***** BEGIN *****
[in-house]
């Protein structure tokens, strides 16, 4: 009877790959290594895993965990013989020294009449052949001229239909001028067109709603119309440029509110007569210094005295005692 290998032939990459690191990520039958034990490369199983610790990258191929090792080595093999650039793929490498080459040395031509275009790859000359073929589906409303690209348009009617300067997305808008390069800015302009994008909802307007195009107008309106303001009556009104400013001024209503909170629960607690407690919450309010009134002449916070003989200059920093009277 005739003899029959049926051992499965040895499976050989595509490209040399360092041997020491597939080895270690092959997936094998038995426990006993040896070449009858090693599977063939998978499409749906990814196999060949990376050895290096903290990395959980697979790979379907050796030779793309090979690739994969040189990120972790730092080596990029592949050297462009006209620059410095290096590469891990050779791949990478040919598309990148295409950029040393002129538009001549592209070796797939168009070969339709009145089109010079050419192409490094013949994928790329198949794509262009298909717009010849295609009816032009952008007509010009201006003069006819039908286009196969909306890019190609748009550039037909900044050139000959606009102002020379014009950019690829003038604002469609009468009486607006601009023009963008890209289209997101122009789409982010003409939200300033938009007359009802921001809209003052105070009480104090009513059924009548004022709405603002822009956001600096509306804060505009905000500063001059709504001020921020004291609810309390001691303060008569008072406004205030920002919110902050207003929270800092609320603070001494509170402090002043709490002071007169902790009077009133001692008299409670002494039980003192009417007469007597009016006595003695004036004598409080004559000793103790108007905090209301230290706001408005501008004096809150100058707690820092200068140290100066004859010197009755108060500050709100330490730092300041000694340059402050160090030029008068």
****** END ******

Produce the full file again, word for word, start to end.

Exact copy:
[in-house]
């Protein structure tokens, strides 16, 4: 009877790959290594895993965990013989020294009449052949001229239909001028067109709603119309440029509110007569210094005295005692 290998032939990459690191990520039958034990490369199983610790990258191929090792080595093999650039793929490498080459040395031509275009790859000359073929589906409303690209348009009617300067997305808008390069800015302009994008909802307007195009107008309106303001009556009104400013001024209503909170629960607690407690919450309010009134002449916070003989200059920093009277 005739003899029959049926051992499965040895499976050989595509490209040399360092041997020491597939080895270690092959997936094998038995426990006993040896070449009858090693599977063939998978499409749906990814196999060949990376050895290096903290990395959980697979790979379907050796030779793309090979690739994969040189990120972790730092080596990029592949050297462009006209620059410095290096590469891990050779791949990478040919598309990148295409950029040393002129538009001549592209070796797939168009070969339709009145089109010079050419192409490094013949994928790329198949794509262009298909717009010849295609009816032009952008007509010009201006003069006819039908286009196969909306890019190609748009550039037909900044050139000959606009102002020379014009950019690829003038604002469609009468009486607006601009023009963008890209289209997101122009789409982010003409939200300033938009007359009802921001809209003052105070009480104090009513059924009548004022709405603002822009956001600096509306804060505009905000500063001059709504001020921020004291609810309390001691303060008569008072406004205030920002919110902050207003929270800092609320603070001494509170402090002043709490002071007169902790009077009133001692008299409670002494039980003192009417007469007597009016006595003695004036004598409080004559000793103790108007905090209301230290706001408005501008004096809150100058707690820092200068140290100066004859010197009755108060500050709100330490730092300041000694340059402050160090030029008068």